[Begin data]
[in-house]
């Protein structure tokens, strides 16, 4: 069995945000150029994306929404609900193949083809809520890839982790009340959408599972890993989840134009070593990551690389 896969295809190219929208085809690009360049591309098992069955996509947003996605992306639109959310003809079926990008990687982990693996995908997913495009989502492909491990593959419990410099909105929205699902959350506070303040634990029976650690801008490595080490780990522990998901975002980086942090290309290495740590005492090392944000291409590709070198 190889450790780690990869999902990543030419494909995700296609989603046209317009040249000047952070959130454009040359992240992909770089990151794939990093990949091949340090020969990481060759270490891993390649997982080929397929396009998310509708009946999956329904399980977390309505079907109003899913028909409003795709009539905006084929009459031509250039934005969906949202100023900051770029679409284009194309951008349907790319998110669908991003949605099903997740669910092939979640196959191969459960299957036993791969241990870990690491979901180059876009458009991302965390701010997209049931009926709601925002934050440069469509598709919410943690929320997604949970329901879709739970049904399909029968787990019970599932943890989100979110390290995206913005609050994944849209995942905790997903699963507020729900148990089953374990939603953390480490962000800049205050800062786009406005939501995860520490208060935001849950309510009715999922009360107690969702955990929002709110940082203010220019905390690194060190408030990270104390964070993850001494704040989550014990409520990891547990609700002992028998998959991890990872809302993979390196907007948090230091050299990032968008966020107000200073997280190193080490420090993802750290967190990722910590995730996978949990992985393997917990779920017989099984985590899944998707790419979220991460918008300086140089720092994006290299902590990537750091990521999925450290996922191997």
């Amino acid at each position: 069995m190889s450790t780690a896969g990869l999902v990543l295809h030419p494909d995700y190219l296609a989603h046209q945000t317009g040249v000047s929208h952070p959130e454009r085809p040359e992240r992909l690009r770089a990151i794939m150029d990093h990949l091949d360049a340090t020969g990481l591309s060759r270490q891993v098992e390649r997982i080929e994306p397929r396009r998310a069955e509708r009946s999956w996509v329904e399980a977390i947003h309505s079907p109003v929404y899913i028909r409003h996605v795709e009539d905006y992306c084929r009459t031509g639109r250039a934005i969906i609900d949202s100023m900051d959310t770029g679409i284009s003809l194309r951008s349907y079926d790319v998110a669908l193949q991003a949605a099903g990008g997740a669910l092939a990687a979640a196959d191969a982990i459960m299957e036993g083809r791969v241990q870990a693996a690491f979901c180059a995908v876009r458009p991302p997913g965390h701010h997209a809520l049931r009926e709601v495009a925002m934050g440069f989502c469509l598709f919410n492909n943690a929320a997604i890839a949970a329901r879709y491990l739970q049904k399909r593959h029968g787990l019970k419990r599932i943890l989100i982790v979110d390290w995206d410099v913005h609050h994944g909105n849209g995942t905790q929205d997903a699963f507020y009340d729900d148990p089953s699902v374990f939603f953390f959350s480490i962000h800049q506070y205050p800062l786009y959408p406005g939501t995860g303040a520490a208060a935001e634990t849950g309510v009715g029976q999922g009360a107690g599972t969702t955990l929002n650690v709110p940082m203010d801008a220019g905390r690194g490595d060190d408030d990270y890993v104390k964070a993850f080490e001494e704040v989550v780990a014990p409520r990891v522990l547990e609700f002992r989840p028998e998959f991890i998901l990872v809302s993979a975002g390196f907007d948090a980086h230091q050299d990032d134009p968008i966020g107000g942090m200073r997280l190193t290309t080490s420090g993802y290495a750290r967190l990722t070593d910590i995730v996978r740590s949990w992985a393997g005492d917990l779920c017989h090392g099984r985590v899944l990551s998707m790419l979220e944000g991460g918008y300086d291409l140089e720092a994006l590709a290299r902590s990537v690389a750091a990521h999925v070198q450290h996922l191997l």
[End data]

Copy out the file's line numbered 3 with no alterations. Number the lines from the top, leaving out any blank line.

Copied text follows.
């Amino acid at each position: 069995m190889s450790t780690a896969g990869l999902v990543l295809h030419p494909d995700y190219l296609a989603h046209q945000t317009g040249v000047s929208h952070p959130e454009r085809p040359e992240r992909l690009r770089a990151i794939m150029d990093h990949l091949d360049a340090t020969g990481l591309s060759r270490q891993v098992e390649r997982i080929e994306p397929r396009r998310a069955e509708r009946s999956w996509v329904e399980a977390i947003h309505s079907p109003v929404y899913i028909r409003h996605v795709e009539d905006y992306c084929r009459t031509g639109r250039a934005i969906i609900d949202s100023m900051d959310t770029g679409i284009s003809l194309r951008s349907y079926d790319v998110a669908l193949q991003a949605a099903g990008g997740a669910l092939a990687a979640a196959d191969a982990i459960m299957e036993g083809r791969v241990q870990a693996a690491f979901c180059a995908v876009r458009p991302p997913g965390h701010h997209a809520l049931r009926e709601v495009a925002m934050g440069f989502c469509l598709f919410n492909n943690a929320a997604i890839a949970a329901r879709y491990l739970q049904k399909r593959h029968g787990l019970k419990r599932i943890l989100i982790v979110d390290w995206d410099v913005h609050h994944g909105n849209g995942t905790q929205d997903a699963f507020y009340d729900d148990p089953s699902v374990f939603f953390f959350s480490i962000h800049q506070y205050p800062l786009y959408p406005g939501t995860g303040a520490a208060a935001e634990t849950g309510v009715g029976q999922g009360a107690g599972t969702t955990l929002n650690v709110p940082m203010d801008a220019g905390r690194g490595d060190d408030d990270y890993v104390k964070a993850f080490e001494e704040v989550v780990a014990p409520r990891v522990l547990e609700f002992r989840p028998e998959f991890i998901l990872v809302s993979a975002g390196f907007d948090a980086h230091q050299d990032d134009p968008i966020g107000g942090m200073r997280l190193t290309t080490s420090g993802y290495a750290r967190l990722t070593d910590i995730v996978r740590s949990w992985a393997g005492d917990l779920c017989h090392g099984r985590v899944l990551s998707m790419l979220e944000g991460g918008y300086d291409l140089e720092a994006l590709a290299r902590s990537v690389a750091a990521h999925v070198q450290h996922l191997l």